Natriuretic substances are a group of molecules affecting sodium homeostasis in the body. Recently, two new molecules having natriuresis effects, xanthurenic acid 8-O-β-D-glucoside and xanthurenic acid 8-O-sulfate (XA sulfate), have been isolated from human urine. In the present study, we have investigated the sulfation of xanthurenic acid (XA) in mouse tissues to assess the contribution of specific sulfotransferases (STs) to the reaction. Cytosols from tissues of both sexes of C57BL/6N mice (liver, stomach, jejunum, colon, and kidney) were capable of forming XA sulfate, with various Km values. Jejunum cytosol showed the lowest Km value, and its V max/Km value was much greater than those of other tissues. The kinetic analyses with recombinant mouse (m) STs (Sult1a1, Sult1b1, Sult1c2, and Sult1d1) showed the lowest Km value for mSult1b1, and the value was comparable with that for jejunum cytosol. The highest expression of mSult1b1 in small intestine was confirmed at the mRNA and protein levels. mSult1b1 is thus suggested as a major enzyme responsible for XA sulfation in jejunum. Similar to mSult1b1, human SULT1B1 and rat Sult1b1 mediated XA sulfation efficiently. Thus, XA is likely to be an endogenous substrate for ST1B members. In contrast to XA, an XA-related compound, kynurenic acid strongly inhibited mSult1b1-mediated sulfations, with IC50 values at a micromolar range. These results indicate the functional role of ST1B subfamily of ST in XA sulfate formation in the body.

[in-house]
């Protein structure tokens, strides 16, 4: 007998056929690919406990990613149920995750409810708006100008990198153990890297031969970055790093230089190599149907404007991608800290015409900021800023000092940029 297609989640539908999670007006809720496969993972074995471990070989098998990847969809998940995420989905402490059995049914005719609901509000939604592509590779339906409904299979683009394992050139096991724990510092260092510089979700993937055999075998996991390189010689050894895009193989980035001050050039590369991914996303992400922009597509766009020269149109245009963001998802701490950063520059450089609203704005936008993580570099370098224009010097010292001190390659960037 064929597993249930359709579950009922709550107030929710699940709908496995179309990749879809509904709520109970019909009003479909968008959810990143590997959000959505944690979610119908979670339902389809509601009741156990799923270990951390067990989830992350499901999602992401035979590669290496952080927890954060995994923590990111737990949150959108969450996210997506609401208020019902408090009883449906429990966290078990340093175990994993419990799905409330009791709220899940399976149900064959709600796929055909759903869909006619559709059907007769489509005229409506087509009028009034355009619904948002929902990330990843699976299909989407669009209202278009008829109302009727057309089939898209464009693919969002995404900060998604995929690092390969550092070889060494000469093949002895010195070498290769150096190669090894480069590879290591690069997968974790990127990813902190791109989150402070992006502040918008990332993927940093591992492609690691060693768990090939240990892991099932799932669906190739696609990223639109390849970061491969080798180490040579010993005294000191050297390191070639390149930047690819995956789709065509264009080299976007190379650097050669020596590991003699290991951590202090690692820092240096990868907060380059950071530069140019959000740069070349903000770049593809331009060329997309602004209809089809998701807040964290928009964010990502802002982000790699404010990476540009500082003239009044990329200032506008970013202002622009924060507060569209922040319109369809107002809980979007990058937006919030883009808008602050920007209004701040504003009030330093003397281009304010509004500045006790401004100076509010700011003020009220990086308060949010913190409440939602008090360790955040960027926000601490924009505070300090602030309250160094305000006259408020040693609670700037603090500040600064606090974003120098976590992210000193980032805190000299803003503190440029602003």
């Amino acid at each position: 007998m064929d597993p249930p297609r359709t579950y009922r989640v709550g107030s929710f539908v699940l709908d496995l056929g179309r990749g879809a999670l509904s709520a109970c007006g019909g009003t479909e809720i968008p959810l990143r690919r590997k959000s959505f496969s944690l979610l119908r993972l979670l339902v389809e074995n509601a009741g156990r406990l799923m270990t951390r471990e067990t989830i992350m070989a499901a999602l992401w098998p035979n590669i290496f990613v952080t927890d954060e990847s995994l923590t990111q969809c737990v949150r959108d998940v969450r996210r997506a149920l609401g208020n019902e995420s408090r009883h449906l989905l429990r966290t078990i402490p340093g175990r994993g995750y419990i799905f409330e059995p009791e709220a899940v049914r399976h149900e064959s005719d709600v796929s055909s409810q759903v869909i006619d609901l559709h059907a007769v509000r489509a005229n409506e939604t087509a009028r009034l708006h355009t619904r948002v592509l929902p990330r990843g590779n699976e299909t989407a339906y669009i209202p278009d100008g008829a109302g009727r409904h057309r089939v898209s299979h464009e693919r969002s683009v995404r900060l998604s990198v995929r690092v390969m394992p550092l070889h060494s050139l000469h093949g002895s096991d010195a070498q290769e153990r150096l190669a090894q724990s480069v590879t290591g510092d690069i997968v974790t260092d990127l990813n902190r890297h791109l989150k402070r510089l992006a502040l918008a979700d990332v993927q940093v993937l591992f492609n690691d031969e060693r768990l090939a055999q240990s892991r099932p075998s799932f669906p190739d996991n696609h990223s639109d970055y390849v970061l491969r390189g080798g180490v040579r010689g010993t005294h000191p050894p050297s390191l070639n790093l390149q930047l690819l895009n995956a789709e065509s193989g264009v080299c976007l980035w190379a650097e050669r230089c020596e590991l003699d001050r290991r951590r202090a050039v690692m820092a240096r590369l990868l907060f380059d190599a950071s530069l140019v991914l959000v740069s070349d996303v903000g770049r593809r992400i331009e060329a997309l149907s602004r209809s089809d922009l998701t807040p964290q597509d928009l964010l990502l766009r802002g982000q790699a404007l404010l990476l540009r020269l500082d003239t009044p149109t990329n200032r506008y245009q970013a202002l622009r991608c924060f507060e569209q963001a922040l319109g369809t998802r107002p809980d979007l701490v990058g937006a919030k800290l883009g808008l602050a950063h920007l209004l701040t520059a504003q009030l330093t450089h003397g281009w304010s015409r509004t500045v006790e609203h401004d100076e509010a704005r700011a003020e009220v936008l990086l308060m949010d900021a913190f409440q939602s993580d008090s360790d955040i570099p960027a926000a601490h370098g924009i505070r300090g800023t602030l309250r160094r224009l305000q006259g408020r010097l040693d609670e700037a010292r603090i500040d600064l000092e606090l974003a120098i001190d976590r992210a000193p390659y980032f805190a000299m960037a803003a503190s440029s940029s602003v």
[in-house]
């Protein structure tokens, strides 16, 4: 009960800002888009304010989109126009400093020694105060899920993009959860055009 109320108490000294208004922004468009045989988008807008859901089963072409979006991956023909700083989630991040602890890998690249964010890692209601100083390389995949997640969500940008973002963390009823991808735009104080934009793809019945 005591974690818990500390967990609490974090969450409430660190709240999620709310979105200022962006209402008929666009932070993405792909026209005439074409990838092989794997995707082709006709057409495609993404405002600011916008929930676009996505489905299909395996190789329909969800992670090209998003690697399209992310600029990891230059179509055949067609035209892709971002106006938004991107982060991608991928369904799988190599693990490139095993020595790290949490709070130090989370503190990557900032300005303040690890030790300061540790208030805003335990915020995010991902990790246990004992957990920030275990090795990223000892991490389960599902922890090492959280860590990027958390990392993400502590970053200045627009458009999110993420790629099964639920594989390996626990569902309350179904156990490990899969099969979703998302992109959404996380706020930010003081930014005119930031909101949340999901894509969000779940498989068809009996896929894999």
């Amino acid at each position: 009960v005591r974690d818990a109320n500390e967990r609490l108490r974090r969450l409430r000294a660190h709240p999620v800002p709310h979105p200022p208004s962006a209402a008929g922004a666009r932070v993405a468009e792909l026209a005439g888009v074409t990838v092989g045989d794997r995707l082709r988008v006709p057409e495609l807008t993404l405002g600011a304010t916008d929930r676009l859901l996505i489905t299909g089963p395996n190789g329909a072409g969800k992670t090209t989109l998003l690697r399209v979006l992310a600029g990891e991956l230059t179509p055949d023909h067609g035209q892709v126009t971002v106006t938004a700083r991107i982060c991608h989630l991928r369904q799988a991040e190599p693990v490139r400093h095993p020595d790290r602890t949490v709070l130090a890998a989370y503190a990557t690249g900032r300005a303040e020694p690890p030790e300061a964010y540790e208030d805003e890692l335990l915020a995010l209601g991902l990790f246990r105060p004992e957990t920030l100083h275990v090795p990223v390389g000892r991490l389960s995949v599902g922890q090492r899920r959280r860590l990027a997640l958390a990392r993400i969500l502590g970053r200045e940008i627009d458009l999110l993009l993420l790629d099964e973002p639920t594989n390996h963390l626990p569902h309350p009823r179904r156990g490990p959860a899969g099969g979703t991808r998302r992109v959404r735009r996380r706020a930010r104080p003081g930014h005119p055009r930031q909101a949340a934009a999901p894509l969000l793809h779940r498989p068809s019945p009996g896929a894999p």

|Number of pages||10|
|Journal||Journal of Pharmacology and Experimental Therapeutics|
|Publication status||Published - 2008 Dec 1|
ASJC Scopus subject areas
- Molecular Medicine